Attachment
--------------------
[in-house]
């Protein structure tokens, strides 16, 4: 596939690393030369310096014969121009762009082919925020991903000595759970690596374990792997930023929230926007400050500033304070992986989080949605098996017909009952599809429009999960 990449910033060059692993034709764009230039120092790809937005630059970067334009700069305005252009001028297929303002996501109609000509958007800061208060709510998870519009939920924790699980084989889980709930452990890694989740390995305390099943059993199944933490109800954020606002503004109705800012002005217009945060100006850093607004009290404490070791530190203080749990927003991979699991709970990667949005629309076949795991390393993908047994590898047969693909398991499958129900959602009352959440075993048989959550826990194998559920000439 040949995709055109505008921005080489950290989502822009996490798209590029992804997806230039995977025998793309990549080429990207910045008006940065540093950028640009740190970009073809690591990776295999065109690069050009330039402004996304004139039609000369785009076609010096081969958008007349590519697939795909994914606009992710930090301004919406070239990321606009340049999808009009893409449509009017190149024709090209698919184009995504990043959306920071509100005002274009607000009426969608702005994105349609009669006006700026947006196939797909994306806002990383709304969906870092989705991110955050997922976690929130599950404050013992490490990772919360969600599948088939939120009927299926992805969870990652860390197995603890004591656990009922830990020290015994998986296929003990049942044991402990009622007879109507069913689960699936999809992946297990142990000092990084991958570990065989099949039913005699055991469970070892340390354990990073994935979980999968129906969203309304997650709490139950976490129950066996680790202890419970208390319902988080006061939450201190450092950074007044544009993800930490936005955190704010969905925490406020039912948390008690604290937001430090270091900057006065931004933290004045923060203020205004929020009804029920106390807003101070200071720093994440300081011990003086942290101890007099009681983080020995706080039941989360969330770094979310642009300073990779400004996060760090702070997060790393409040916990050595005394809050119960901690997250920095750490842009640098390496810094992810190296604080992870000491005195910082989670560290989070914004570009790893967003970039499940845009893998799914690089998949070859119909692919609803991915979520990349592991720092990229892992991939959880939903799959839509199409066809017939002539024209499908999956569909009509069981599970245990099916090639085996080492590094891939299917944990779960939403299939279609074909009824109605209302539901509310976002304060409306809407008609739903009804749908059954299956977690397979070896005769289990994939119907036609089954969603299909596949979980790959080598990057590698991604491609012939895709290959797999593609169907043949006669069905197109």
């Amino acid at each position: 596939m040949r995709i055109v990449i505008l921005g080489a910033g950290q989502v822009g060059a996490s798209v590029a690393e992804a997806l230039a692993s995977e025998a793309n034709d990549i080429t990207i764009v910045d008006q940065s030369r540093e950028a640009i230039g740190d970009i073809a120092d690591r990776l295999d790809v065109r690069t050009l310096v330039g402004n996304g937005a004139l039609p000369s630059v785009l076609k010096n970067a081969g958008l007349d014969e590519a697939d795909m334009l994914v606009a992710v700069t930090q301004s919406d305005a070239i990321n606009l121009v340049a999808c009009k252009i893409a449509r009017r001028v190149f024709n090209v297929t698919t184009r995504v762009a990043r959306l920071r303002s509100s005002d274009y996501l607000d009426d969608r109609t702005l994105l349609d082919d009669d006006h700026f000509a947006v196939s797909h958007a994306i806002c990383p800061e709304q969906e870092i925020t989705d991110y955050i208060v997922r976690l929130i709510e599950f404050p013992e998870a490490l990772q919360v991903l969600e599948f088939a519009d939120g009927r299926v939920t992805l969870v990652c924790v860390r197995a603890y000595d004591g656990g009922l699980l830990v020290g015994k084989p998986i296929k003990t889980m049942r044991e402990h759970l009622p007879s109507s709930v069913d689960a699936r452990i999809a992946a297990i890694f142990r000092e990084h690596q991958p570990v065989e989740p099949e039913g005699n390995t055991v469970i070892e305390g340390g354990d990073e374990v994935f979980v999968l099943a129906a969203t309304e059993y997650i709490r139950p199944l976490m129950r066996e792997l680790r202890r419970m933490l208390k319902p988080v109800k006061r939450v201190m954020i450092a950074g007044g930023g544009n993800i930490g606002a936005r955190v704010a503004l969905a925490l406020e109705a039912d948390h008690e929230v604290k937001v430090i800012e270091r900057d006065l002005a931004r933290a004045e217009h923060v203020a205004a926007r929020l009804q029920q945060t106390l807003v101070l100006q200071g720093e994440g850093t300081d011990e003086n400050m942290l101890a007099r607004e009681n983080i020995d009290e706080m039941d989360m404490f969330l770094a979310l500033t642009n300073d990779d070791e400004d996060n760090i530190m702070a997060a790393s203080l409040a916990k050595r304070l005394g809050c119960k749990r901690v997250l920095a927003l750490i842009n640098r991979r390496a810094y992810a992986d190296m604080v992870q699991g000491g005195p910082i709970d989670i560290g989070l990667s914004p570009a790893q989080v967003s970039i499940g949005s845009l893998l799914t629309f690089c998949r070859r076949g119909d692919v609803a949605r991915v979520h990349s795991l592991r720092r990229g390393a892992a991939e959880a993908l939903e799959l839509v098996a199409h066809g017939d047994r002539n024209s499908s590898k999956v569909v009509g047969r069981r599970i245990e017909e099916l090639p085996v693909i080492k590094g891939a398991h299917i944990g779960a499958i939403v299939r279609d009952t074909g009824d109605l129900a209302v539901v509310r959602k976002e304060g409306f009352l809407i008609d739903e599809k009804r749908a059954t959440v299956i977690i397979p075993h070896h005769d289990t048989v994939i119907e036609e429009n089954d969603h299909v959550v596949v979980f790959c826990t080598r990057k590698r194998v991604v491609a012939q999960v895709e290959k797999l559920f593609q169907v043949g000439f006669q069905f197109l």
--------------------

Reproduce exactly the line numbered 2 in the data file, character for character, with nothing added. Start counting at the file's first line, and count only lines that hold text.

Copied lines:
């Protein structure tokens, strides 16, 4: 596939690393030369310096014969121009762009082919925020991903000595759970690596374990792997930023929230926007400050500033304070992986989080949605098996017909009952599809429009999960 990449910033060059692993034709764009230039120092790809937005630059970067334009700069305005252009001028297929303002996501109609000509958007800061208060709510998870519009939920924790699980084989889980709930452990890694989740390995305390099943059993199944933490109800954020606002503004109705800012002005217009945060100006850093607004009290404490070791530190203080749990927003991979699991709970990667949005629309076949795991390393993908047994590898047969693909398991499958129900959602009352959440075993048989959550826990194998559920000439 040949995709055109505008921005080489950290989502822009996490798209590029992804997806230039995977025998793309990549080429990207910045008006940065540093950028640009740190970009073809690591990776295999065109690069050009330039402004996304004139039609000369785009076609010096081969958008007349590519697939795909994914606009992710930090301004919406070239990321606009340049999808009009893409449509009017190149024709090209698919184009995504990043959306920071509100005002274009607000009426969608702005994105349609009669006006700026947006196939797909994306806002990383709304969906870092989705991110955050997922976690929130599950404050013992490490990772919360969600599948088939939120009927299926992805969870990652860390197995603890004591656990009922830990020290015994998986296929003990049942044991402990009622007879109507069913689960699936999809992946297990142990000092990084991958570990065989099949039913005699055991469970070892340390354990990073994935979980999968129906969203309304997650709490139950976490129950066996680790202890419970208390319902988080006061939450201190450092950074007044544009993800930490936005955190704010969905925490406020039912948390008690604290937001430090270091900057006065931004933290004045923060203020205004929020009804029920106390807003101070200071720093994440300081011990003086942290101890007099009681983080020995706080039941989360969330770094979310642009300073990779400004996060760090702070997060790393409040916990050595005394809050119960901690997250920095750490842009640098390496810094992810190296604080992870000491005195910082989670560290989070914004570009790893967003970039499940845009893998799914690089998949070859119909692919609803991915979520990349592991720092990229892992991939959880939903799959839509199409066809017939002539024209499908999956569909009509069981599970245990099916090639085996080492590094891939299917944990779960939403299939279609074909009824109605209302539901509310976002304060409306809407008609739903009804749908059954299956977690397979070896005769289990994939119907036609089954969603299909596949979980790959080598990057590698991604491609012939895709290959797999593609169907043949006669069905197109």